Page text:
JVC DLA-X55R Home Cinema Projector - Review Summary
JVC's DLA-X55R projector is definitely most at home in a dedicated home theater, or similarly dark room environment.
12/20/2012 - Art Feierman
JVC DLA-X55R Projector - The Bottom Line
There's lots to summarize, so let's start with the Physical attributes. JVC's 2:1 zoom lens is motorized (focus, zoom and lens shift). This allows for maximum placement flexibility, and on top of that, the X55R offers Lens Memory, allowing you the option of going widescreen, without the expense of an anamorphic lens (and motorized sled).
On top of the flexibility, the optics themselves appear to be particularly good. Image sharpness (whether e-shift is involved or not) is overall very good, for a 3 panel device. Also of note, the 2:1 zoom lens doesn't lose the usual 40% or so brightness when placed at maximum distance (telephoto), compared to wide angle (only 26%). This does mean, that the JVC hangs in better, in terms of brightness should you be mounting it on a rear wall, near the distant end of the lenses range.
Of course, this JVC has some standard features - the lamp can be changed without unmounting the projector. This year JVC has improved their lamp life claim, from 3000 hours in low power, to 4000, and from no spec, (we assumed 2000 hours) to 3000 hours at full power. The lens is center mounted, simplifying placement calculations.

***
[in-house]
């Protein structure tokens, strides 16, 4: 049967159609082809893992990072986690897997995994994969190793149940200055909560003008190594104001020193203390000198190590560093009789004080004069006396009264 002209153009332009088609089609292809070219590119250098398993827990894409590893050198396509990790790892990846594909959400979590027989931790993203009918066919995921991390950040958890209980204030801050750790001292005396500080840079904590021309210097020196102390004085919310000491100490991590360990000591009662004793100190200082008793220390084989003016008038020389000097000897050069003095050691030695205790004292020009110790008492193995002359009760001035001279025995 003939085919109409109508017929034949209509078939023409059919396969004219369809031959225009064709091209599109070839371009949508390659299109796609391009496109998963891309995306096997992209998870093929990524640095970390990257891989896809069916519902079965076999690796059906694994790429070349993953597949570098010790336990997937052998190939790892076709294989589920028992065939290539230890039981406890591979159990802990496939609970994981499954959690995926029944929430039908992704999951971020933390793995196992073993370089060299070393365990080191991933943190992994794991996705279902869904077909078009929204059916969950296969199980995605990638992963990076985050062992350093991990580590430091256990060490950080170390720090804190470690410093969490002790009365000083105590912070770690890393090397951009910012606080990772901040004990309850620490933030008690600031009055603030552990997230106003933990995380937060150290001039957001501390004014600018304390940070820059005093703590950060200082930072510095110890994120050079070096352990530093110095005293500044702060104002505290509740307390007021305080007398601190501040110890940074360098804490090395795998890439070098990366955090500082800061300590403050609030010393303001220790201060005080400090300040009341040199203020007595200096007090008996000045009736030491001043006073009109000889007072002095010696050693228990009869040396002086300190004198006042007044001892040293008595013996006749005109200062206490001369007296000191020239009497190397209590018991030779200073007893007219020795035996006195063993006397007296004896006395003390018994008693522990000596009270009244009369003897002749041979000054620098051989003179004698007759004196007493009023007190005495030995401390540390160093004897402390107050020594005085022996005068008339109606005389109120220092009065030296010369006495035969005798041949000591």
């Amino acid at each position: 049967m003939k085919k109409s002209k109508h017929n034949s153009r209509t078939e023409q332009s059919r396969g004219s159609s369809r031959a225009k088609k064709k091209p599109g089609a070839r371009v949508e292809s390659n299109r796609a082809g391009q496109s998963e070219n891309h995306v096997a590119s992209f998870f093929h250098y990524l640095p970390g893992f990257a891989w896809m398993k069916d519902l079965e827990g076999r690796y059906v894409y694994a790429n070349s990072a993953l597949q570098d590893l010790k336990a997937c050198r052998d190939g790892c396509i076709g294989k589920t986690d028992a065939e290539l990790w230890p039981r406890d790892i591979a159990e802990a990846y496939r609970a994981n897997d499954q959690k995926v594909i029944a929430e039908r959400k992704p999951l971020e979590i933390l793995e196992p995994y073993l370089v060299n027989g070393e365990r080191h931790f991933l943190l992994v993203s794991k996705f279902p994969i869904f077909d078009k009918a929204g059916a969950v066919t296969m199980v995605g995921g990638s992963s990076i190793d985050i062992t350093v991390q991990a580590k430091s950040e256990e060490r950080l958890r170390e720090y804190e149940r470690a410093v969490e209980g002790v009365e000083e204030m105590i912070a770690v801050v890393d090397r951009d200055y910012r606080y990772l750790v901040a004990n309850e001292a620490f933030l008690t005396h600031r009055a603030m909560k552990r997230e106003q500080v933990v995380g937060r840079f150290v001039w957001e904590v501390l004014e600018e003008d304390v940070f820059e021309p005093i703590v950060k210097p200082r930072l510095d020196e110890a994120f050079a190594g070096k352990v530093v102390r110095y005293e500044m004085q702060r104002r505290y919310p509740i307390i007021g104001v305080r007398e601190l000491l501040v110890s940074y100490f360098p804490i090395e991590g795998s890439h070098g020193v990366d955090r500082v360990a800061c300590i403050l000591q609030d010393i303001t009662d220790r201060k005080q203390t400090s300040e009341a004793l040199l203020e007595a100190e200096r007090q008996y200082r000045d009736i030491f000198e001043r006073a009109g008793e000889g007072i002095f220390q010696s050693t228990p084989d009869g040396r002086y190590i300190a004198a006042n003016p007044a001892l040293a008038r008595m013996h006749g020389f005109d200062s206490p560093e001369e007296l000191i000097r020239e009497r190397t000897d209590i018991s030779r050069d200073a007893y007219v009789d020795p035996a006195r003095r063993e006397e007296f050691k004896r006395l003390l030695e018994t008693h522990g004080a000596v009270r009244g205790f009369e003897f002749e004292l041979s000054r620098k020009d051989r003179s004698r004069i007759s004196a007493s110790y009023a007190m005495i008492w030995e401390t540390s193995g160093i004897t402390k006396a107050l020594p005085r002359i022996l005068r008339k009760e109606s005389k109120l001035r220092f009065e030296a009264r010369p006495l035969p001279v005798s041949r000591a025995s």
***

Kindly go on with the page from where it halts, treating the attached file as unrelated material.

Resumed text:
When it comes to 2D brightness the X55 is truly a typical dedicated theater projector - about 700 lumens calibrated, and right around 1000 lumens at its brightest (conservatively measured). That's plenty of lumens for a 120" or even larger screen. I run a 124" in 2.35:1 and the JVC always had plenty of brightness for my 2D viewing, and with some to spare.
For 3D viewing, however, even at it's brightest it doesn't have a lot of brightness for 3D. 100" diagonal's respectable, (this year's 3D projectors as a group are getting a brighter image to your eye, per lumen) than last year's models).
Creative Frame Interpolation - "Clear Motion" - has three modes in addition to Off. I stuck to the Low setting which was pretty good. Not too obvious, but far from the best in terms of avoiding the "soap opera" affect. That said, I used it primarily in conjunction on MPC the firmware for sharpness/detail enhancement (and e-Shift), the combination, however, does result in an increase in artifacts.